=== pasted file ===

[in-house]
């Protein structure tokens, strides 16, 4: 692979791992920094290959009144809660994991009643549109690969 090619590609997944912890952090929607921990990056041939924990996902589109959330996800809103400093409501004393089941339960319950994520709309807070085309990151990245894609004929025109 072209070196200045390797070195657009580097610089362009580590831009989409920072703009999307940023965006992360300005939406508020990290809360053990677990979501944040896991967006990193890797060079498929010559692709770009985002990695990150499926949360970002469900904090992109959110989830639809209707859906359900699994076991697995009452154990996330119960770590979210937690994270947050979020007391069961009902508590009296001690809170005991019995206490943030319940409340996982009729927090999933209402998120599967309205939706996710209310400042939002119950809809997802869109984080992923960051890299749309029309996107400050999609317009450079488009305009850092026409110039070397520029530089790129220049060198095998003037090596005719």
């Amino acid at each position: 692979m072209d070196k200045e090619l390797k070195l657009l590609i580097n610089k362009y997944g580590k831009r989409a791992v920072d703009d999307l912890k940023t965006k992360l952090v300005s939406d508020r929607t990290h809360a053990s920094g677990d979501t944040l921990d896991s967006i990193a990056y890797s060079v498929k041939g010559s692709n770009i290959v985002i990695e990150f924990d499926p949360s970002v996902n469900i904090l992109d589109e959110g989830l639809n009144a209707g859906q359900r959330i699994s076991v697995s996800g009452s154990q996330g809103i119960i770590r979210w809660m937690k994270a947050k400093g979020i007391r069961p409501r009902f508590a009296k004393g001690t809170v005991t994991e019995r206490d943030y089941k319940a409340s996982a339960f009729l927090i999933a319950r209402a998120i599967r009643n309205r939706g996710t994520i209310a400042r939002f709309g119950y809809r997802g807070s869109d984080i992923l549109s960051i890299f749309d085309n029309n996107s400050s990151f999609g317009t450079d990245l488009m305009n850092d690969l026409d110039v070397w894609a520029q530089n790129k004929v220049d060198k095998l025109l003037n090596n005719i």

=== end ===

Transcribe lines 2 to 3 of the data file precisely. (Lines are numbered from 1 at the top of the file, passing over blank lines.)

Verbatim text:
């Protein structure tokens, strides 16, 4: 692979791992920094290959009144809660994991009643549109690969 090619590609997944912890952090929607921990990056041939924990996902589109959330996800809103400093409501004393089941339960319950994520709309807070085309990151990245894609004929025109 072209070196200045390797070195657009580097610089362009580590831009989409920072703009999307940023965006992360300005939406508020990290809360053990677990979501944040896991967006990193890797060079498929010559692709770009985002990695990150499926949360970002469900904090992109959110989830639809209707859906359900699994076991697995009452154990996330119960770590979210937690994270947050979020007391069961009902508590009296001690809170005991019995206490943030319940409340996982009729927090999933209402998120599967309205939706996710209310400042939002119950809809997802869109984080992923960051890299749309029309996107400050999609317009450079488009305009850092026409110039070397520029530089790129220049060198095998003037090596005719």
């Amino acid at each position: 692979m072209d070196k200045e090619l390797k070195l657009l590609i580097n610089k362009y997944g580590k831009r989409a791992v920072d703009d999307l912890k940023t965006k992360l952090v300005s939406d508020r929607t990290h809360a053990s920094g677990d979501t944040l921990d896991s967006i990193a990056y890797s060079v498929k041939g010559s692709n770009i290959v985002i990695e990150f924990d499926p949360s970002v996902n469900i904090l992109d589109e959110g989830l639809n009144a209707g859906q359900r959330i699994s076991v697995s996800g009452s154990q996330g809103i119960i770590r979210w809660m937690k994270a947050k400093g979020i007391r069961p409501r009902f508590a009296k004393g001690t809170v005991t994991e019995r206490d943030y089941k319940a409340s996982a339960f009729l927090i999933a319950r209402a998120i599967r009643n309205r939706g996710t994520i209310a400042r939002f709309g119950y809809r997802g807070s869109d984080i992923l549109s960051i890299f749309d085309n029309n996107s400050s990151f999609g317009t450079d990245l488009m305009n850092d690969l026409d110039v070397w894609a520029q530089n790129k004929v220049d060198k095998l025109l003037n090596n005719i």